Good things come in pairs.
For the UW and its women’s rowing program, senior Calina Schanze and junior Tabea Schendekehl comprise the German duo that have led the Huskies throughout their season.
Behlendorf, in northern Germany, is under 40 miles from Hamburg and about 120 miles to the border with Denmark. Schanze was one of the town’s 395 residents, grew up surrounded by nature and a small community, and started rowing at a summer camp.
“I’m from a rural area in Germany that is really fortunate to have the national training center,” Schanze said. “There’s not a lot to do but you can row really well.”
Schendekehl hails from a suburb just outside of Dortmund, Germany. She did a handful of other sports before being introduced to the sport of rowing by her uncle at the age of 12.
“My uncle was like, ‘When you’re 12, I’m taking you to the boathouse,’” Schendekehl said. “I just tried it, stuck with it, and fell in love with it.”
Their journey to Seattle and the Washington rowing team followed similar paths as they were both recruited due to their success at the European Junior Championships. Former interim head coach Conor Bullis and current assistant coach and recruiter Josh Gautreau both played important roles in bringing the two Germans across the Atlantic to attend and row at the UW.
Two years apart in age, the two rowers never met through the German national team. Schendekehl was participating on the junior team while Schanze was competing with the under-23 squad. Both experienced unique recruitment processes that paved their path to Washington.
“Conor Bullis came up to me and was like, ‘Hey, have you thought about going to the U.S. at all?’” Schanze said. “I’m open to it. I came on an official visit and I fell in love with the city, the team, the campus, and the whole setting here.”
Schendekehl looked into the potential move to the United States following her performance at the World Rowing Junior Championships.
“I didn’t even know about UW before I was contacted by Josh, but it just fit and I’m really glad I came here,” Schendekehl said.
She came to Seattle for an official UW visit in the fall of 2016 and officially joined Washington during winter 2017.
When it comes to recruiting rowers outside of the United States, Washington head coach Yasmin Farooq has high expectations for incoming international recruits which Schanze and Schendekhel have surpassed.
“When you recruit an international rower, generally, it’s because they’ve got ability and they’re going to contribute to the top of your team right away,” Farooq said. “Both of them definitely did that. To have them come in here and to be the excellent students and leaders that they both are. It’s like hitting the jackpot, you get it all.”
In addition to rowing with their Husky teammates throughout the NCAA season, Schanze and Schendekehl wanted a shot at making the German senior team. This senior team is a part of the national team that represents Germany in some of the world’s most competitive platforms such as the World Championships and the Olympics.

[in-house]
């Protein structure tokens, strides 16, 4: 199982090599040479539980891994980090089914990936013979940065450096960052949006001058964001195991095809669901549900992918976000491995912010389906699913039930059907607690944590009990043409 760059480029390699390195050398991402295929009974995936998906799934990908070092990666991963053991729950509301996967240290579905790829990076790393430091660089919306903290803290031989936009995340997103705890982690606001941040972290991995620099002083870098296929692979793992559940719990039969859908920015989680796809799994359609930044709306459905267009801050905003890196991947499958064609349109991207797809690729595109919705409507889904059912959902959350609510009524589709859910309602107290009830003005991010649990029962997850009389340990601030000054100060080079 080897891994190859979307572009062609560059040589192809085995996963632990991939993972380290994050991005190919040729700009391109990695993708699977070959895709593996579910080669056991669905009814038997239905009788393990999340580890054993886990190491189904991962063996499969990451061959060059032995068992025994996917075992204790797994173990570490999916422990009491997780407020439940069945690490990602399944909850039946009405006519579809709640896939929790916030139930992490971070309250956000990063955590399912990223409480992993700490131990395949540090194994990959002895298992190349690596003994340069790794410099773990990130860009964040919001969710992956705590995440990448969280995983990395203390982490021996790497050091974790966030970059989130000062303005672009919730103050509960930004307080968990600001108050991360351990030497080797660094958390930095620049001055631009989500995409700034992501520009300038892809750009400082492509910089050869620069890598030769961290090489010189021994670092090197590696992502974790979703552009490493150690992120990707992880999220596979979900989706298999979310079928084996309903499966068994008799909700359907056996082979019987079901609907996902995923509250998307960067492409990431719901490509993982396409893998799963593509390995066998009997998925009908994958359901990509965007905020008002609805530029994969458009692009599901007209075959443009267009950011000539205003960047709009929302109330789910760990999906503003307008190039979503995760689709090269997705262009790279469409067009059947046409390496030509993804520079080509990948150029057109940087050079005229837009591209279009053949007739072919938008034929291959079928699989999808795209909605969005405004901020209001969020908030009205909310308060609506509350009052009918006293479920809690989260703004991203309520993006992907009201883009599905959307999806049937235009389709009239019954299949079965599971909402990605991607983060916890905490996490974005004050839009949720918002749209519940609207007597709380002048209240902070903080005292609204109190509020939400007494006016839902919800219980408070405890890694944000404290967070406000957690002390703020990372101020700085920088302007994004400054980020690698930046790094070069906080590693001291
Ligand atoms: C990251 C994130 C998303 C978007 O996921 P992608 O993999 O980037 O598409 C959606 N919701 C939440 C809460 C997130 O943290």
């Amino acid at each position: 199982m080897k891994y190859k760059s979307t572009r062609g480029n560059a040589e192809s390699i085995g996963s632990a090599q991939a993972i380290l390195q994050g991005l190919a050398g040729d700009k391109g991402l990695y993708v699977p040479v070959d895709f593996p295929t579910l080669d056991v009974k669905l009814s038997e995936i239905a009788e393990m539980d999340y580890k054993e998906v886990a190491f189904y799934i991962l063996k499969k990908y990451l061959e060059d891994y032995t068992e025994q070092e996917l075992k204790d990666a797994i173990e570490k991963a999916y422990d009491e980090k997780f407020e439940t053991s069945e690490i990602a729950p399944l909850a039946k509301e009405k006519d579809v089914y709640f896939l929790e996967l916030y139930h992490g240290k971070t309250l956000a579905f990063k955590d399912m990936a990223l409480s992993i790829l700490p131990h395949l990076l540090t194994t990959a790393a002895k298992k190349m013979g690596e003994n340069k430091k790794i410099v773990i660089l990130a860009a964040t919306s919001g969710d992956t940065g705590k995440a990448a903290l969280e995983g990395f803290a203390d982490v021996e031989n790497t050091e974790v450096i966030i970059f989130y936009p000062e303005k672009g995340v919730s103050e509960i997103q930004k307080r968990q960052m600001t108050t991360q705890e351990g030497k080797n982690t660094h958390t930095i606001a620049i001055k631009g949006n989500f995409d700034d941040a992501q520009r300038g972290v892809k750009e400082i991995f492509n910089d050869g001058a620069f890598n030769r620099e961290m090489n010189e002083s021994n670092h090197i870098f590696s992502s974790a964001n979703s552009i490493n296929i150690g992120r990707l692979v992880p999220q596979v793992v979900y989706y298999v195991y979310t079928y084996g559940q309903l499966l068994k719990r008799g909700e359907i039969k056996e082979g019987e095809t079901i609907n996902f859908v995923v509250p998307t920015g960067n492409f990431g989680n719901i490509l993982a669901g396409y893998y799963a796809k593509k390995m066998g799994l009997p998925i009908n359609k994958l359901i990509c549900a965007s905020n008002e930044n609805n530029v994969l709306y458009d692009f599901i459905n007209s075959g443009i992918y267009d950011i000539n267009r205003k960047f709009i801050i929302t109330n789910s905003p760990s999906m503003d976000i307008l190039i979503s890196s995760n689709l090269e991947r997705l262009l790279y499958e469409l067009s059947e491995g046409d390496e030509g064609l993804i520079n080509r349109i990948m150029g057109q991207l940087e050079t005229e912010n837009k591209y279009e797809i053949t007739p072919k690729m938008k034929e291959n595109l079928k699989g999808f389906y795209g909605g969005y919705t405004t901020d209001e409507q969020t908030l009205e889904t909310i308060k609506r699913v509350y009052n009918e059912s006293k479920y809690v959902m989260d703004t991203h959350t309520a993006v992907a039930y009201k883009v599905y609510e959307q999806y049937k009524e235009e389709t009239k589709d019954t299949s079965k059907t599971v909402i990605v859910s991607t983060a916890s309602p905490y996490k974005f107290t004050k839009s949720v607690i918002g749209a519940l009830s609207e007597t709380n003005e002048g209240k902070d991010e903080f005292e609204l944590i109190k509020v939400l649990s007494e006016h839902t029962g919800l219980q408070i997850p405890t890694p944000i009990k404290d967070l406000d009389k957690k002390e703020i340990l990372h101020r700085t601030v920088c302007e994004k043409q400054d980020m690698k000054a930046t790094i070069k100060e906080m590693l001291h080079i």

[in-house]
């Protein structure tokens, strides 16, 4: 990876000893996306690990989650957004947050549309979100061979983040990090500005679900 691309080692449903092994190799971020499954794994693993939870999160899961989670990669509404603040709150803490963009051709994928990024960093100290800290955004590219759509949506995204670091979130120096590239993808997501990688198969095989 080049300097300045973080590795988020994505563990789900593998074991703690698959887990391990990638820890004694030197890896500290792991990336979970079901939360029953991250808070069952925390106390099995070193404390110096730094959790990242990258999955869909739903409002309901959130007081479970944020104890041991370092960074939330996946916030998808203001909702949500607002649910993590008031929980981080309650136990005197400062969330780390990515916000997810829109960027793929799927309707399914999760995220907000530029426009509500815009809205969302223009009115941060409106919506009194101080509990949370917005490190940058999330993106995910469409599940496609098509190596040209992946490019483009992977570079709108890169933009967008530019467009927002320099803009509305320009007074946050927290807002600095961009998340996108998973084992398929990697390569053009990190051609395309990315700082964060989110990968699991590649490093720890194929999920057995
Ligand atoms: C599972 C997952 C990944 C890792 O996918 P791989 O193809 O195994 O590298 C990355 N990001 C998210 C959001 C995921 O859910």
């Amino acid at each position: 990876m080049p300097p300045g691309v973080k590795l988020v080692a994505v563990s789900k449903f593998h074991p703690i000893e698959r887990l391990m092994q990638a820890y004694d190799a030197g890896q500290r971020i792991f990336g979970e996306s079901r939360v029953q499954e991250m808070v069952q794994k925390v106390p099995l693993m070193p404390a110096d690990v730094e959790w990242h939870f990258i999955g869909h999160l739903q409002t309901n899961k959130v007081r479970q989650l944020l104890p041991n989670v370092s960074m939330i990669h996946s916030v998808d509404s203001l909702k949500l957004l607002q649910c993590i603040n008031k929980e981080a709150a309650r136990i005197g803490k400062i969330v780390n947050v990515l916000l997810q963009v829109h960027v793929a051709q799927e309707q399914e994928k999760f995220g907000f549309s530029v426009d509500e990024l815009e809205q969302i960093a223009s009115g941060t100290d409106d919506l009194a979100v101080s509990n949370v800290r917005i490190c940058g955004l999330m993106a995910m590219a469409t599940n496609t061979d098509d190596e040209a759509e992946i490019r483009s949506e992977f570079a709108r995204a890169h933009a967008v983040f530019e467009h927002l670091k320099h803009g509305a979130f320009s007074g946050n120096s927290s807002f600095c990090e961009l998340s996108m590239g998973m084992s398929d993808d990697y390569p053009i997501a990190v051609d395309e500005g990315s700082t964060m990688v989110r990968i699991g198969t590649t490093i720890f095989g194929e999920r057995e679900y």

The two teammates asked Farooq if they could pursue this goal by going back to Germany for the first round of trials in March. With the trials occurring during the UW’s spring break, the timing was perfect. Schanze and Schendekhel spent plenty of time training together to prepare for the trials and ended up winning.
By winning at trials, the German pair’s performance provides the German team selectors with an accurate comparison to other senior members on the team. These selectors end up determining which boats Schanze and Schendekehl could contend for later this summer.
This year’s World Championships serve as the initial qualifier for the 2020 Olympics; if Schanze and Schendekehl are selected to a senior team boat, they’ll go to the World Championships in August and vie for a berth in Tokyo.
The German duo ensured they were able to pursue their goal without letting their teammates down in the midst of the NCAA season. Being proactive and transparent about their personal ambitions was important for themselves, their teammates, and especially their head coach.
“There’s a lot to be said for writing your own future,” Farooq said. “They really created a win-win situation for themselves. That really kind of just shows the kind of people that they are. They are fantastic teammates and they’re motivated athletes.”
With the Windermere Cup coming up on Saturday, the two Germans and the rest of their teammates face off against the German national team, as well as UCLA.
“There is just no other race like it, anywhere,” Schendekehl said. “Having the yachts line up and really having people cheer for you for the full 2,000 meters. You don’t really have that anywhere else so that’s makes it so special.”
Schanze’s last Windermere Cup brings bittersweet feelings. Experiencing three of them and having the last one hang in the balance has allowed her to reflect on how fun of an experience Windermere Saturday can bring.
“This is the highlight of the year,” Schanze said. “When you can’t hear your own coxswain, that just has to bang on the sides of the boat so you know that you have to go sprint. I’m really sad it’s my last one that I can compete at.”
Reach reporter Evan Wong at email@example.com. Twitter: @evan_wong29
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